Wine naturally is a beverage of many centuries that has much meaning in many different cultures and lifestyles. In addition, with the great interest in small farm type wineries dating from the late 1960’s, with especially the passage of the PA small farm type limited winery act, local wine and wineries became very prominent and popular.

New developments many are aware of in all these areas can dramatically show how STS is specifically changing our lives. In addition, this can open up the discussion and debates about “good & bad” aspects of each issue with respect to these new developments. This can then lead to possible options to better manage these important issues.

Of course, such options lead into morals, ethics, values, etc. – the society aspects [qualitative / subjective] and not the science and technology aspects [quantitative / objective], in the decision making processes involved.

Much the same approach was taken by the very innovative and creative chemistry textbook, “Chemistry in Context,” by the American Chemical Society, for courses for non-science majors. The basic premise for the book was to try to engage students in meaningful ways that pertain to their personal lives with many of the chemistry related issues of society today.

MY STS research is to try to do many of the same things, but based on my interests and the STS research topics that I have been exploring for many decades, along with what I have found particularly successful from my diverse career.

Because of my very different background compared to many scientists, I am able to better explore certain areas and make them more meaningful to certain segments of the population.

Present

Now that I am formally retired, I have more time for more intensive and extensive STS research.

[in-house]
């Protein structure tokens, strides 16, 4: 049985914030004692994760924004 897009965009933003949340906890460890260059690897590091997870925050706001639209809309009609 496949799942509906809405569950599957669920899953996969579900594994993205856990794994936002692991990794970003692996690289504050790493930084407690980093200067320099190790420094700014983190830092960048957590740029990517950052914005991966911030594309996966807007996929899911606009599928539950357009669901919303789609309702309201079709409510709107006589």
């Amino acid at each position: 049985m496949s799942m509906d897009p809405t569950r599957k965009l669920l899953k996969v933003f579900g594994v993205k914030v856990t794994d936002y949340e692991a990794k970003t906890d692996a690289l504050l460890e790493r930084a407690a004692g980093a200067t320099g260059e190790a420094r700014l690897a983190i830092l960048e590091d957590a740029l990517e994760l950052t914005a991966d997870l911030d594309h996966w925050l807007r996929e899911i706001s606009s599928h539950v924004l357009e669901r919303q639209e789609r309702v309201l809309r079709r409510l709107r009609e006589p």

This web site is one aspect of making this research available to those who are interested.

Depending on what specific interests are shown, articles and books are also planned. Some drafts of various books have been developed. Certainly, computing has made “self publishing” of books much more feasible and realistic than in the past, especially for small niche markets of interest that could not be served in the past because of the many complexities involved with publishing books.

Obviously, PowerPoint and other presentations to those interested is another avenue of making this information available. Lists of what presentations have been prepared and those in various stages of preparation are included on this web site.

Videos on DVD’s and the internet are additional possibilities.

Specifically, my 2008 Trenton Computer Festival [TCF] talk and paper on Kaypro computers, that is also published on their 2008 TCF Digest, is the start of such publication of some of my STS research

Future

I really do not know. It all depends on the response all of this gets. If it is encouraging, I will continue to pursue this STS research in the directions that are suggested.

If it is not encouraging, I will just move on to my many other areas of interest.

Please let me know what you think in any way you feel comfortable with.

Thanks!

Frank